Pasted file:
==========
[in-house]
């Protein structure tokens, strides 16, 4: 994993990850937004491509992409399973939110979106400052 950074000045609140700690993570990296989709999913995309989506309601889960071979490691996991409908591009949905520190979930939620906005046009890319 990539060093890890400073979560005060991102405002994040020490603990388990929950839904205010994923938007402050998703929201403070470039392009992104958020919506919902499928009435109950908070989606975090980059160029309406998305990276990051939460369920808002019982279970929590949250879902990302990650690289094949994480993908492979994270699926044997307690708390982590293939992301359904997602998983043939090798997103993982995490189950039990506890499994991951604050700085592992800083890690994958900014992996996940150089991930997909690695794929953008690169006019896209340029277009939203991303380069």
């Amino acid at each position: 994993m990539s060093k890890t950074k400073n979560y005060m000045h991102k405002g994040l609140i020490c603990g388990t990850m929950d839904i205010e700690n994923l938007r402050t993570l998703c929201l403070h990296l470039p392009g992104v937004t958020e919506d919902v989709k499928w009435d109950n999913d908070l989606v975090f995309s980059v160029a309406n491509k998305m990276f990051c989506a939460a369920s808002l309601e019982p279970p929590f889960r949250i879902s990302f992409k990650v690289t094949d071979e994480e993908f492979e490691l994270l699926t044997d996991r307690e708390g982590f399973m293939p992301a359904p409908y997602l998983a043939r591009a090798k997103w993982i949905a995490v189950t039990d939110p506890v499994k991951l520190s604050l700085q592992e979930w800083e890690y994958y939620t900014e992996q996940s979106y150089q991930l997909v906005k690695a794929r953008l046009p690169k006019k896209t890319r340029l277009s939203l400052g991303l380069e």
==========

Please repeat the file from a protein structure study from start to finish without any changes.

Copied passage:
[in-house]
């Protein structure tokens, strides 16, 4: 994993990850937004491509992409399973939110979106400052 950074000045609140700690993570990296989709999913995309989506309601889960071979490691996991409908591009949905520190979930939620906005046009890319 990539060093890890400073979560005060991102405002994040020490603990388990929950839904205010994923938007402050998703929201403070470039392009992104958020919506919902499928009435109950908070989606975090980059160029309406998305990276990051939460369920808002019982279970929590949250879902990302990650690289094949994480993908492979994270699926044997307690708390982590293939992301359904997602998983043939090798997103993982995490189950039990506890499994991951604050700085592992800083890690994958900014992996996940150089991930997909690695794929953008690169006019896209340029277009939203991303380069």
């Amino acid at each position: 994993m990539s060093k890890t950074k400073n979560y005060m000045h991102k405002g994040l609140i020490c603990g388990t990850m929950d839904i205010e700690n994923l938007r402050t993570l998703c929201l403070h990296l470039p392009g992104v937004t958020e919506d919902v989709k499928w009435d109950n999913d908070l989606v975090f995309s980059v160029a309406n491509k998305m990276f990051c989506a939460a369920s808002l309601e019982p279970p929590f889960r949250i879902s990302f992409k990650v690289t094949d071979e994480e993908f492979e490691l994270l699926t044997d996991r307690e708390g982590f399973m293939p992301a359904p409908y997602l998983a043939r591009a090798k997103w993982i949905a995490v189950t039990d939110p506890v499994k991951l520190s604050l700085q592992e979930w800083e890690y994958y939620t900014e992996q996940s979106y150089q991930l997909v906005k690695a794929r953008l046009p690169k006019k896209t890319r340029l277009s939203l400052g991303l380069e």